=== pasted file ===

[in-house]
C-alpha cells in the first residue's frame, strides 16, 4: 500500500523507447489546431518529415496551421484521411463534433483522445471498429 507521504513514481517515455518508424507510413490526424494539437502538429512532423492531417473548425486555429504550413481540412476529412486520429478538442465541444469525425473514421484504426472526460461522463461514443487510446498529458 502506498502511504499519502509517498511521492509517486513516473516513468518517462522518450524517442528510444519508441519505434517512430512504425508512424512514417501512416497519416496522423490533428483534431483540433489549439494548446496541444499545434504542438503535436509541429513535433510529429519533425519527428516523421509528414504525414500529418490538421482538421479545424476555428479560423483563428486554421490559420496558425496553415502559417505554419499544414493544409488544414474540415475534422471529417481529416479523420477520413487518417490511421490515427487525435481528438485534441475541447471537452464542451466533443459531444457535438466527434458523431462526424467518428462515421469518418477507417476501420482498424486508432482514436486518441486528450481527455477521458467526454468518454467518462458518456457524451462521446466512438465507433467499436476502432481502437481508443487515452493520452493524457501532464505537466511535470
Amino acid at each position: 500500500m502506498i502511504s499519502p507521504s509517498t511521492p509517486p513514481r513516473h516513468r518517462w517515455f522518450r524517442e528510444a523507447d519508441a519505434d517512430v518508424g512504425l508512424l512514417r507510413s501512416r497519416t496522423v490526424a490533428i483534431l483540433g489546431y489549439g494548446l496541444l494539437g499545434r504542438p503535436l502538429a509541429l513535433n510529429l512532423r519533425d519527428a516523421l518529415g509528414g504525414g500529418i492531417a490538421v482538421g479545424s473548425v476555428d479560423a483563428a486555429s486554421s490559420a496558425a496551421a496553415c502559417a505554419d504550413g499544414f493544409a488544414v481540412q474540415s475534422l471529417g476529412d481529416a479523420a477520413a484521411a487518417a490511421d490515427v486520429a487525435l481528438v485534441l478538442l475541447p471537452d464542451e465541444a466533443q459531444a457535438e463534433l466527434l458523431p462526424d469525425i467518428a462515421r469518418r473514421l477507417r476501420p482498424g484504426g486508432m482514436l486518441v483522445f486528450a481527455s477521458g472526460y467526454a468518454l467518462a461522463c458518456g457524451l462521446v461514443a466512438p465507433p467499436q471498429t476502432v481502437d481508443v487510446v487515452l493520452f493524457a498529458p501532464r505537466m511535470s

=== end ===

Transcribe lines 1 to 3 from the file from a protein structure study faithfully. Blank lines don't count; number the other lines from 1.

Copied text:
[in-house]
C-alpha cells in the first residue's frame, strides 16, 4: 500500500523507447489546431518529415496551421484521411463534433483522445471498429 507521504513514481517515455518508424507510413490526424494539437502538429512532423492531417473548425486555429504550413481540412476529412486520429478538442465541444469525425473514421484504426472526460461522463461514443487510446498529458 502506498502511504499519502509517498511521492509517486513516473516513468518517462522518450524517442528510444519508441519505434517512430512504425508512424512514417501512416497519416496522423490533428483534431483540433489549439494548446496541444499545434504542438503535436509541429513535433510529429519533425519527428516523421509528414504525414500529418490538421482538421479545424476555428479560423483563428486554421490559420496558425496553415502559417505554419499544414493544409488544414474540415475534422471529417481529416479523420477520413487518417490511421490515427487525435481528438485534441475541447471537452464542451466533443459531444457535438466527434458523431462526424467518428462515421469518418477507417476501420482498424486508432482514436486518441486528450481527455477521458467526454468518454467518462458518456457524451462521446466512438465507433467499436476502432481502437481508443487515452493520452493524457501532464505537466511535470
Amino acid at each position: 500500500m502506498i502511504s499519502p507521504s509517498t511521492p509517486p513514481r513516473h516513468r518517462w517515455f522518450r524517442e528510444a523507447d519508441a519505434d517512430v518508424g512504425l508512424l512514417r507510413s501512416r497519416t496522423v490526424a490533428i483534431l483540433g489546431y489549439g494548446l496541444l494539437g499545434r504542438p503535436l502538429a509541429l513535433n510529429l512532423r519533425d519527428a516523421l518529415g509528414g504525414g500529418i492531417a490538421v482538421g479545424s473548425v476555428d479560423a483563428a486555429s486554421s490559420a496558425a496551421a496553415c502559417a505554419d504550413g499544414f493544409a488544414v481540412q474540415s475534422l471529417g476529412d481529416a479523420a477520413a484521411a487518417a490511421d490515427v486520429a487525435l481528438v485534441l478538442l475541447p471537452d464542451e465541444a466533443q459531444a457535438e463534433l466527434l458523431p462526424d469525425i467518428a462515421r469518418r473514421l477507417r476501420p482498424g484504426g486508432m482514436l486518441v483522445f486528450a481527455s477521458g472526460y467526454a468518454l467518462a461522463c458518456g457524451l462521446v461514443a466512438p465507433p467499436q471498429t476502432v481502437d481508443v487510446v487515452l493520452f493524457a498529458p501532464r505537466m511535470s